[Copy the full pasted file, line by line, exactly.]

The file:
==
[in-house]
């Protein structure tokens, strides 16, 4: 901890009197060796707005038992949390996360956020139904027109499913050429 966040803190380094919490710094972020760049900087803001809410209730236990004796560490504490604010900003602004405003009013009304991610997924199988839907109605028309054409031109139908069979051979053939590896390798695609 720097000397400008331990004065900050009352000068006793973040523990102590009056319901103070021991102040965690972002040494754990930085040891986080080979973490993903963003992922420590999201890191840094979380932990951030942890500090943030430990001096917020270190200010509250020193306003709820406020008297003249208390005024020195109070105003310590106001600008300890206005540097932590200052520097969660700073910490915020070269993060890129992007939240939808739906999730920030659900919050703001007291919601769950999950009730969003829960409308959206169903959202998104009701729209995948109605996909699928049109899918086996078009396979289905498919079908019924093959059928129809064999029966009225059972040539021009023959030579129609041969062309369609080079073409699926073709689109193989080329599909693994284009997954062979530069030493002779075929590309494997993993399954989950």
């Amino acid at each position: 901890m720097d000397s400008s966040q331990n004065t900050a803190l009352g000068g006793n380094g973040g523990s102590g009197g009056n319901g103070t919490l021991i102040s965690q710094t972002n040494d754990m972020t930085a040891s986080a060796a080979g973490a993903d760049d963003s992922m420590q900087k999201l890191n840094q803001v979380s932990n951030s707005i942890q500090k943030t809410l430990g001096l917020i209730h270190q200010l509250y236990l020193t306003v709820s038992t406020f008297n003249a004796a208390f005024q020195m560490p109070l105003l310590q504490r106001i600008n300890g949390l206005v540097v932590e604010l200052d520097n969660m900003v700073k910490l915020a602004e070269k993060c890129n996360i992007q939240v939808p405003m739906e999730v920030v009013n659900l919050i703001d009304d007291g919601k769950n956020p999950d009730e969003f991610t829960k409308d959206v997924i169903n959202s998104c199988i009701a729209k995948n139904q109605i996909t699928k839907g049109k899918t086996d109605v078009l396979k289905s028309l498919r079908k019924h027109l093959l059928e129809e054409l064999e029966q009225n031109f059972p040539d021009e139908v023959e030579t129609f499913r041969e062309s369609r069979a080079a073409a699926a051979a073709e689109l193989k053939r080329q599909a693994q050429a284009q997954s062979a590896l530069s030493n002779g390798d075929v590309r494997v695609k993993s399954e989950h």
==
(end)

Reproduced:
[in-house]
């Protein structure tokens, strides 16, 4: 901890009197060796707005038992949390996360956020139904027109499913050429 966040803190380094919490710094972020760049900087803001809410209730236990004796560490504490604010900003602004405003009013009304991610997924199988839907109605028309054409031109139908069979051979053939590896390798695609 720097000397400008331990004065900050009352000068006793973040523990102590009056319901103070021991102040965690972002040494754990930085040891986080080979973490993903963003992922420590999201890191840094979380932990951030942890500090943030430990001096917020270190200010509250020193306003709820406020008297003249208390005024020195109070105003310590106001600008300890206005540097932590200052520097969660700073910490915020070269993060890129992007939240939808739906999730920030659900919050703001007291919601769950999950009730969003829960409308959206169903959202998104009701729209995948109605996909699928049109899918086996078009396979289905498919079908019924093959059928129809064999029966009225059972040539021009023959030579129609041969062309369609080079073409699926073709689109193989080329599909693994284009997954062979530069030493002779075929590309494997993993399954989950």
């Amino acid at each position: 901890m720097d000397s400008s966040q331990n004065t900050a803190l009352g000068g006793n380094g973040g523990s102590g009197g009056n319901g103070t919490l021991i102040s965690q710094t972002n040494d754990m972020t930085a040891s986080a060796a080979g973490a993903d760049d963003s992922m420590q900087k999201l890191n840094q803001v979380s932990n951030s707005i942890q500090k943030t809410l430990g001096l917020i209730h270190q200010l509250y236990l020193t306003v709820s038992t406020f008297n003249a004796a208390f005024q020195m560490p109070l105003l310590q504490r106001i600008n300890g949390l206005v540097v932590e604010l200052d520097n969660m900003v700073k910490l915020a602004e070269k993060c890129n996360i992007q939240v939808p405003m739906e999730v920030v009013n659900l919050i703001d009304d007291g919601k769950n956020p999950d009730e969003f991610t829960k409308d959206v997924i169903n959202s998104c199988i009701a729209k995948n139904q109605i996909t699928k839907g049109k899918t086996d109605v078009l396979k289905s028309l498919r079908k019924h027109l093959l059928e129809e054409l064999e029966q009225n031109f059972p040539d021009e139908v023959e030579t129609f499913r041969e062309s369609r069979a080079a073409a699926a051979a073709e689109l193989k053939r080329q599909a693994q050429a284009q997954s062979a590896l530069s030493n002779g390798d075929v590309r494997v695609k993993s399954e989950h």